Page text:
YouTube to overhaul children’s viewing and targeting after US$170 million fine
YouTube has been fined US$170 million by the US Federal Trade Commission, to settle allegations it used the personal data of minors without their parents’ consent.
In response to a Federal Trade Commission settlement, YouTube will change the way it handles children’s material and the data of its youngest viewers.
The $170 million fine is the largest the Federal Trade Commission (FTC) has levelled against YouTube and parent company Google. Based on last year’s earnings, the sum roughly equates to two days’ profit or 11 hours’ revenue for the search giant, reports CNet.
The FTC has been investigating YouTube’s handling of data for children younger than 13. In the US, federal law requires companies to attain parental consent before collecting and sharing the personal information of these minors.
According to YouTube, its service is intended for those aged 13 and older. Its popularity among children of all ages, however, is impossible to deny, and it plays host to enormous volumes of cartoons, sing-alongs, toy reviews and more.
The FTC’s evidence included Google presentations made for toy companies Mattel and Hasbro that describe YouTube as the “new Saturday morning cartoons” and the “number one website visited by kids”.
Despite this, on the legal side of things “the company refused to acknowledge that portions of its platform were clearly directed to kids,” according to FTC chairman Joe Simons.
YouTube’s changes are to include:
- all views of children’s material on the channel will be treated as if watched by a child, regardless of the viewer’s real age
- kids’ videos will no longer have personalised ads, comments and notifications, and
- users uploading videos will be required to declare whether the material is aimed at children.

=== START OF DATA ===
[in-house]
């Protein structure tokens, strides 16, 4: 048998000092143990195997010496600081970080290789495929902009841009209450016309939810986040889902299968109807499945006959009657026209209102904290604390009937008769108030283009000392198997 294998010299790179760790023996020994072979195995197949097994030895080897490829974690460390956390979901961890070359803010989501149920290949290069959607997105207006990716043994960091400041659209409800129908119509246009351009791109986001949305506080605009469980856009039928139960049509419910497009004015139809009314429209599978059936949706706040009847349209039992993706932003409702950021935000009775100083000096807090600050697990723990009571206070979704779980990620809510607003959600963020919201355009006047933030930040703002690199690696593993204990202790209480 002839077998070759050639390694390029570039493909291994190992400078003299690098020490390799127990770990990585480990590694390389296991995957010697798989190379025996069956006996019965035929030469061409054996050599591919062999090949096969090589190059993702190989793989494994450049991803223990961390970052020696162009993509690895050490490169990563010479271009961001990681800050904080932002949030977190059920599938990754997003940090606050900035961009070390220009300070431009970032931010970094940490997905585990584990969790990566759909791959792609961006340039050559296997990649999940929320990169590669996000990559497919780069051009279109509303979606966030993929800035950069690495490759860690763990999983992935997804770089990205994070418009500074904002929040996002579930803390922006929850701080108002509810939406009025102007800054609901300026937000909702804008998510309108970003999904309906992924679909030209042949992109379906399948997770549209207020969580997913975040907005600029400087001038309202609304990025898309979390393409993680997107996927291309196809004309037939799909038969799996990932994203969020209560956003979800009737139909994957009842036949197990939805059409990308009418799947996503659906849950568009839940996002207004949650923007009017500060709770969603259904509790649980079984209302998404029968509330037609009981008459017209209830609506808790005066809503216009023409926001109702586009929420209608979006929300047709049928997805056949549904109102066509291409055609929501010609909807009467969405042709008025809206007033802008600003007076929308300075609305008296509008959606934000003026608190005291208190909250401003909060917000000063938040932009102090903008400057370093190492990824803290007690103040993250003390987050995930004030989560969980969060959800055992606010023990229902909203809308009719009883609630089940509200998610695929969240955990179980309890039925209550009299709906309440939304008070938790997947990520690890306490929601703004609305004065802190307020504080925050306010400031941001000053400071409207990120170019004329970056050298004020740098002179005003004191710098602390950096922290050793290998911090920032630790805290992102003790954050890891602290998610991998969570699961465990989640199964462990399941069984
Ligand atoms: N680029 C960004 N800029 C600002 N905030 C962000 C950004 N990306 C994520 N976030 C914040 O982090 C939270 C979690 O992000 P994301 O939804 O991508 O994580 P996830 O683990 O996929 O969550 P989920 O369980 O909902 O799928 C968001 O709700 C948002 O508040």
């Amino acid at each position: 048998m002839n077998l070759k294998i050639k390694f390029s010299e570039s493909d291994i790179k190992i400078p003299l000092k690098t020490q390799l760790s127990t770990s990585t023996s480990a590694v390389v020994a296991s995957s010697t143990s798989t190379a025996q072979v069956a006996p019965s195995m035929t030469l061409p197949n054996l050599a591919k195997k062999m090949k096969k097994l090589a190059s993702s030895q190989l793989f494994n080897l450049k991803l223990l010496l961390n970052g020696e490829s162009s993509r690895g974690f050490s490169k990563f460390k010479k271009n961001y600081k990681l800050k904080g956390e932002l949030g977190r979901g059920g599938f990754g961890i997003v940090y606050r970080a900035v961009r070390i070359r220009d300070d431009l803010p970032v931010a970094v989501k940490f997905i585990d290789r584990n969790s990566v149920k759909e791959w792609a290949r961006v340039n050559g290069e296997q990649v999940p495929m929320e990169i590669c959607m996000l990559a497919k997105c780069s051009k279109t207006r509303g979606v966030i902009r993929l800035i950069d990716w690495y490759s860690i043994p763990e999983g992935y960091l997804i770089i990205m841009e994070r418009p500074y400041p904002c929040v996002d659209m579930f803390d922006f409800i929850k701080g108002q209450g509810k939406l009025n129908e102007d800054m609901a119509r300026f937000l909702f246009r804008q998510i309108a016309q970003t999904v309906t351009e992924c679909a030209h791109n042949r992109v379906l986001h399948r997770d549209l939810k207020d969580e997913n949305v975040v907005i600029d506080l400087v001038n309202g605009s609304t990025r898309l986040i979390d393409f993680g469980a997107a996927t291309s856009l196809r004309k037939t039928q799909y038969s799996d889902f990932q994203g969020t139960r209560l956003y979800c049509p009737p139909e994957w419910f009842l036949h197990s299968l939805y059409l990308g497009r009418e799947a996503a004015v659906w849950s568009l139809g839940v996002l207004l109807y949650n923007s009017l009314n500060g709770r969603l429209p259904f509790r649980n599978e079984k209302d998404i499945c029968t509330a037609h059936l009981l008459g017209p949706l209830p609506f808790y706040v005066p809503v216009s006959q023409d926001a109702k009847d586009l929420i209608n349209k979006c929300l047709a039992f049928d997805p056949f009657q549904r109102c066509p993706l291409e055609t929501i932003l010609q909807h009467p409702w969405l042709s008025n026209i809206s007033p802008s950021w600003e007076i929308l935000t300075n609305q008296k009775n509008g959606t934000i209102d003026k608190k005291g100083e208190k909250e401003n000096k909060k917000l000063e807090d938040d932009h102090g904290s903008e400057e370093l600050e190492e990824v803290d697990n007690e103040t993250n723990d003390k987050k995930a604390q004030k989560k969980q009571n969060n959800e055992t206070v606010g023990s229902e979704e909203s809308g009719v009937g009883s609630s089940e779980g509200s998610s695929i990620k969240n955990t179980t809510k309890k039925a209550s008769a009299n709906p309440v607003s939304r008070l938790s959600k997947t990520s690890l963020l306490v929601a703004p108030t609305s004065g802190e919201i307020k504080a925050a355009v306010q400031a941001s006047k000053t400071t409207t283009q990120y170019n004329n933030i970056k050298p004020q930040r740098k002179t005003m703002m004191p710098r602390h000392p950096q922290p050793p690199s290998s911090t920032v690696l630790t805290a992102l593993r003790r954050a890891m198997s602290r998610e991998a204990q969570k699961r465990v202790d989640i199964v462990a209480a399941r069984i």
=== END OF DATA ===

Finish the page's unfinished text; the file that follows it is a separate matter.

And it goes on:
Most of the changes are required in the settlement. One that uses machine learning to help enforce videos being classified correctly for children goes beyond FTC requirements.
YouTube Kids – the app introduced in 2015 that requires parental consent and does not target children based on viewer interests the way standard YouTube does – launched a website version in late August.
It is expected that parties developing – and often monetising – material for children will be the most affected by the changes.
Ryan ToysReview, one of the highest viewed children’s channels on YouTube has got on the front foot, saying protecting children should be the main goal. “The new policy may impact the YouTube Kids space ecosystem, but kids’ safety should be a priority,” says a statement by Shion Kaji, father of toy reviewing star Ryan.
Despite apparent acceptance of the changes, Ryan ToysReview – which boasts 21.4 million subscribers and 31.8 billion views – has not escaped similar criticisms levelled at YouTube.
On the same day as the settlement, US not-for-profit Truth In Advertising (TINA.org) filed a complaint with the FTC, accusing Ryan ToysReview of using deceptive advertising targeting children. TINA.org’s analysis of Ryan’s videos from 1 January to 31 July reveals almost 90% of the material references products for children under five.
Ryan ToysReview, which has collaborated with brands like Walmart, Hasbro, Nickelodeon and Colgate (pictured), earned US$22 million last year, making Ryan 2018’s highest-paid YouTube star in the world.
TINA.org’s complaint asserts that Ryan’s youngest viewers are unable to spot the difference between independent and paid content – no matter how clearly disclosed. Here’s an example.
“The well-being of our viewers is always the top priority for us and we strictly follow all platforms’ terms of service and all existing laws and regulations, including advertising disclosure requirements,” responds Kaji in a statement.